Susan Mwarabu has been a volunteer social media contributor for Amicus since 2011. Susan relocated to North Carolina and is currently in graduate school, attaining her Masters in Public Administration. Her experiences with the justice system have prompted her series of letters to Amicus which will highlight her first meeting with Amicus, her probation experiences, as well as how she has dealt with job hunting challenges.
By Susan Mwarabu
I have often wondered what other people feel when they have to go through a process of incarceration, probation or parole, like I did. How do they feel when they can’t find work, and even more so, how do they interact with people who don’t know them?
When I walk down the street, I often wonder whether just by looking at me, people know how much more I have to overcome. Not only do I have to overcome employment barriers, I also have to overcome housing barriers, then I have to overcome barriers to participating fully in the social life of my neighborhood. More often than not, I feel like I am a spectator to something that I am not truly a part off… the world.
It takes lots of compartmentalizing, a healthy dose of creativity and the ability of being able to laugh at the sheer absurdity of life. That’s how you get through the invisible sentence you have to live with after committing your mistake. It follows you everywhere and like an invisible hand with a vice like grip, forces you to live on the margins of life. Looking in, I often wonder whether I can ever truly be part of the world again. Have I forever been changed by this experience?
To get through my first two years of probation, I compartmentalized. Just like eating and sleeping, seeing my probation officer was an important “to-do” on my list. And with the new Justice Reinvestment Act going into effect, a probation officer wields more power than ever before. They have the power to arrest you for violations and therefore I expressed a healthy amount of respect in both how I spoke to them, as well as in my body language.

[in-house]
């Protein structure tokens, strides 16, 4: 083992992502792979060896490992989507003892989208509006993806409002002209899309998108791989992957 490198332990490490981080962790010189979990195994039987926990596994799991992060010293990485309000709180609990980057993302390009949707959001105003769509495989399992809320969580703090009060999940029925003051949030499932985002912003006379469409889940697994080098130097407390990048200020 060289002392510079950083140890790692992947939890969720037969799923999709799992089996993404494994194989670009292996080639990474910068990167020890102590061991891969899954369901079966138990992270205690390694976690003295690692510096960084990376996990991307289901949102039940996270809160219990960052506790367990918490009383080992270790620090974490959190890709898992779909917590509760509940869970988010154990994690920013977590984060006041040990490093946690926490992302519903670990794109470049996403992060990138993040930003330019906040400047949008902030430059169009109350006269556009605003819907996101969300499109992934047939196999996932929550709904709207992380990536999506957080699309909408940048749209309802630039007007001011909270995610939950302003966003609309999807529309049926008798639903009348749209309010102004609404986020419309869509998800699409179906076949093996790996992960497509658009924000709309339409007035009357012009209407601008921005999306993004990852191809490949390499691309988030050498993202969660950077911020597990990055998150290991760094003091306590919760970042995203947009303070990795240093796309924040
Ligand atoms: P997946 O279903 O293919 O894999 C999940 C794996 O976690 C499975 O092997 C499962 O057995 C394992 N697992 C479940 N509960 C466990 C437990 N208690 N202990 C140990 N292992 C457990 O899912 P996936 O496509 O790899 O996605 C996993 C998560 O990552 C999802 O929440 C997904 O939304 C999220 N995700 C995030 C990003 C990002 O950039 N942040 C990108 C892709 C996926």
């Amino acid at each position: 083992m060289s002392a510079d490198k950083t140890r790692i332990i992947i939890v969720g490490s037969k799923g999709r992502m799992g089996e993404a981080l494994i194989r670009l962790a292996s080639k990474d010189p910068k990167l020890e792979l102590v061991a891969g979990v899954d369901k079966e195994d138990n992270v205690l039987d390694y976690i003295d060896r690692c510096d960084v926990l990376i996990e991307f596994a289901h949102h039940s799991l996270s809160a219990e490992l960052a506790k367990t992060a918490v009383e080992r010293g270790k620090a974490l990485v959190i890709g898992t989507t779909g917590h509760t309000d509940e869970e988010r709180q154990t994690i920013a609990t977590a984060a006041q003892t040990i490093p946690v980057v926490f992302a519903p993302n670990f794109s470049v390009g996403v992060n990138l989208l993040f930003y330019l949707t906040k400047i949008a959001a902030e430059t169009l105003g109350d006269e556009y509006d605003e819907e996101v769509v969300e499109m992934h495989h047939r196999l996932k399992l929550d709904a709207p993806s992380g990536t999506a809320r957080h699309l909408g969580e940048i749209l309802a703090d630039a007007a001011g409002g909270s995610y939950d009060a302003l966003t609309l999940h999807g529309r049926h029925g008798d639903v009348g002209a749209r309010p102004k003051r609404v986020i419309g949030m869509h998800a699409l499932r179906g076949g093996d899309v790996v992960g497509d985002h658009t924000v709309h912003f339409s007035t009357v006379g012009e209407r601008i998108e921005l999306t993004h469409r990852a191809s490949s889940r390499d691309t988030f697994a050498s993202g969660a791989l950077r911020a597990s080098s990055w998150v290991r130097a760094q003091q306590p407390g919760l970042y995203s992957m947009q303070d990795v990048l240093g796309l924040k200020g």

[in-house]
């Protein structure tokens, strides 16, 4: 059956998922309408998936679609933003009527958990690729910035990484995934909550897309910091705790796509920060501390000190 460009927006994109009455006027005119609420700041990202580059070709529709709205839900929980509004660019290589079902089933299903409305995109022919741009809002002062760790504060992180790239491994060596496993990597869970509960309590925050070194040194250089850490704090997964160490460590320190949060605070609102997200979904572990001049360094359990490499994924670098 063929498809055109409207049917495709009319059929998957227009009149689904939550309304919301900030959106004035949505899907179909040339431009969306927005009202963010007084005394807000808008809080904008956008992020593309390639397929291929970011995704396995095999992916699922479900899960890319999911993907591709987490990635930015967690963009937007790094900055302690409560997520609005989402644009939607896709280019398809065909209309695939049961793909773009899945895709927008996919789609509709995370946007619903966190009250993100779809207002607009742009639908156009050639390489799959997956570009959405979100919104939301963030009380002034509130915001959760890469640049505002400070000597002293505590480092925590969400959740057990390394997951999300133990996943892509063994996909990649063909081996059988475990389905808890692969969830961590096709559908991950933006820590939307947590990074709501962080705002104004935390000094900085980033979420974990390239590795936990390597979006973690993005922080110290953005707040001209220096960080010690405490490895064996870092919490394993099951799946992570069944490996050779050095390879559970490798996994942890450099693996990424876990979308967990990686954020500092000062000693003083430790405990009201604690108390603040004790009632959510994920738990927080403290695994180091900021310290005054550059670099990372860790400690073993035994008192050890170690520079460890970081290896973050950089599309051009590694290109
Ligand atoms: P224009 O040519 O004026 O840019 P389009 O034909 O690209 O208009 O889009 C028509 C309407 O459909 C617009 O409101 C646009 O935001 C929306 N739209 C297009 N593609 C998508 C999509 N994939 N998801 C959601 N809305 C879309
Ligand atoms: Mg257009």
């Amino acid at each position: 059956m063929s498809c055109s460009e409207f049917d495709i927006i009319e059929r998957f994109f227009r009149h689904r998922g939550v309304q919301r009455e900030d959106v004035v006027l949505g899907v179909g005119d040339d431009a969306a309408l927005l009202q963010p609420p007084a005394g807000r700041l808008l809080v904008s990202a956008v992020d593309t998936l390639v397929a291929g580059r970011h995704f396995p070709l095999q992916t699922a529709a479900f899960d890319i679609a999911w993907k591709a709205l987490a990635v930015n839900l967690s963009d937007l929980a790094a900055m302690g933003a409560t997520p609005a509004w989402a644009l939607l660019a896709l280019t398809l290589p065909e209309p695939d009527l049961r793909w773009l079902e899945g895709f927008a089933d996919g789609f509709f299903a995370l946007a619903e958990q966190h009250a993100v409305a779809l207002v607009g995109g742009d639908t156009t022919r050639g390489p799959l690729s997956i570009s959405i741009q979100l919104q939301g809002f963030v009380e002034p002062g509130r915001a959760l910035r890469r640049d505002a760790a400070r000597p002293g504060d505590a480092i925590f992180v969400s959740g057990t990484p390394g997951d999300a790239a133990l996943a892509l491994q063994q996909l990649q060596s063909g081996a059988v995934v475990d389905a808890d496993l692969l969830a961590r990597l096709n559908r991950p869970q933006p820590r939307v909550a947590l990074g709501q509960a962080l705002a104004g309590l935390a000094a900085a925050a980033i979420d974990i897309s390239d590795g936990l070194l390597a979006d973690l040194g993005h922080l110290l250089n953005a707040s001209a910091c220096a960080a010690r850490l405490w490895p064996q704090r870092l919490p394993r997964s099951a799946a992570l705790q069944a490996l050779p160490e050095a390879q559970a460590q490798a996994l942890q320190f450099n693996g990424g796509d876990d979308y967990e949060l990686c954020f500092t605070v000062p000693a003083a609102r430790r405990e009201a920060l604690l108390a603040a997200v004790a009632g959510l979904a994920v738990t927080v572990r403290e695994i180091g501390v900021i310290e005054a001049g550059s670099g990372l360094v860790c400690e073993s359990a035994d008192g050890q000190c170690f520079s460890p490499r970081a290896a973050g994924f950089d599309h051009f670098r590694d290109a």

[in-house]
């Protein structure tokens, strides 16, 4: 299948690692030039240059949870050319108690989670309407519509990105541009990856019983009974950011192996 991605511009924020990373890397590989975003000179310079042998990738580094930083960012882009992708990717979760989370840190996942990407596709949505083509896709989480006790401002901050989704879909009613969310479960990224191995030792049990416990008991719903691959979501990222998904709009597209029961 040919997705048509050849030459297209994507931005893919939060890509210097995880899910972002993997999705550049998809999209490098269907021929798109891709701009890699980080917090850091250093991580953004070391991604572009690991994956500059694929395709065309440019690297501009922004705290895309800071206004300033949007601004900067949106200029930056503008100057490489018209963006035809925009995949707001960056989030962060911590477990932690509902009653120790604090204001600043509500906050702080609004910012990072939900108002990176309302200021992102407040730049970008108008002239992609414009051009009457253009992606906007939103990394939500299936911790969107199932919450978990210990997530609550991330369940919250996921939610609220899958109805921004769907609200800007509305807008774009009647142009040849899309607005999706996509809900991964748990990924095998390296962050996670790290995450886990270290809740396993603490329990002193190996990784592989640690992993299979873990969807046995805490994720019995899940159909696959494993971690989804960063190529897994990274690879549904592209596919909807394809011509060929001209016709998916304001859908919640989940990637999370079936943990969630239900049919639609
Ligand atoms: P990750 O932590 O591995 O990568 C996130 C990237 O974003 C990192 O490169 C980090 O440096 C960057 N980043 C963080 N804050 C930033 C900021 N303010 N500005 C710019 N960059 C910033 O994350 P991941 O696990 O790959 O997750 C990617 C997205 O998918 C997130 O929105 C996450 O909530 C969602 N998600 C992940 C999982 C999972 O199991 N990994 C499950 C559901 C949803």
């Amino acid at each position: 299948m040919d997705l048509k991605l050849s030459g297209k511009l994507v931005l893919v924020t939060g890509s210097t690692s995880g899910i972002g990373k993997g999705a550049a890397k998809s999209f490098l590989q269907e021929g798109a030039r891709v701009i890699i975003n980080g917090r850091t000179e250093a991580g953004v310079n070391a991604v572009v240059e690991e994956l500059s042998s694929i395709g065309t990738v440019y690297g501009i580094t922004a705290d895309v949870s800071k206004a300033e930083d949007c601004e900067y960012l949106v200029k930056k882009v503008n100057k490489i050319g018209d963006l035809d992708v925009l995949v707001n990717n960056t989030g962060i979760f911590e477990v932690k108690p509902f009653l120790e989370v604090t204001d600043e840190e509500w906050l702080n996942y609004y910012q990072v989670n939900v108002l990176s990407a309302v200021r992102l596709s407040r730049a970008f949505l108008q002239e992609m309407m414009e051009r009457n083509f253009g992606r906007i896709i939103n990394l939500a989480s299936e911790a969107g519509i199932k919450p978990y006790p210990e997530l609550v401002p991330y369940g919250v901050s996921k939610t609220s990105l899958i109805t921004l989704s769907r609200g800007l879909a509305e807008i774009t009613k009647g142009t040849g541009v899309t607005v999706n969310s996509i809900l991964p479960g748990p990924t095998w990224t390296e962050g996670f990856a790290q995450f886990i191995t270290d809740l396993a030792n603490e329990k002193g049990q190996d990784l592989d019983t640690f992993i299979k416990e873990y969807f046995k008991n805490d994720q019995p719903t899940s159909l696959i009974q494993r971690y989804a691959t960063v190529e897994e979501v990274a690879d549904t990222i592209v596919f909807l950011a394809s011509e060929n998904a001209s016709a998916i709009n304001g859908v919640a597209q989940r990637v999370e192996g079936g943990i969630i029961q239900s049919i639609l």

Outside of my probation duties, I conducted a semi-normal life. I worked (eventually, after two years of unemployment) and interacted with my coworkers but never too closely. After all, I didn’t want them visiting me and chancing the probation officer doing a home visit. It just wasn’t a scenario I wanted to experience. So I have a compartment for everyone. My coworkers stay in their compartment; at work.
Then there is my school compartment. I decided to go back to school. It was a little jarring when one of my classmates turned out to be a police officer. But even that became normal after a while. ‘I wonder if she understands why I am reluctant to share my personal life.’ As a student I work extra hard because I know I have to do my best to be a cut above the rest. ‘I have barriers to overcome.’ I remind myself every time exhaustion threatens to take over.
Family and home are my last compartments. I often find myself looking forward to being around those who really know me. Like my family and even Amicus. I don’t have to worry they will judge me. I don’t have to worry what they will think if they really knew everything about me. This is truly what has kept me going the last couple of years.
I hope everyone who has ever felt the loneliness of trying to find their footing finds this helpful. It takes time to find a place in the world after a mistake, whatever it might be. Living out the invisible sentence of trying to get back into the community can be difficult. There may even be restrictions on where you can be and what you can do and with whom you can interact with. There are even times when things don’t go back to what they were before. Finding a new way to live life with the terms presented to you is the key and being kind to yourself in understanding that there are those things that may never be the same again.
But most importantly find time to laugh.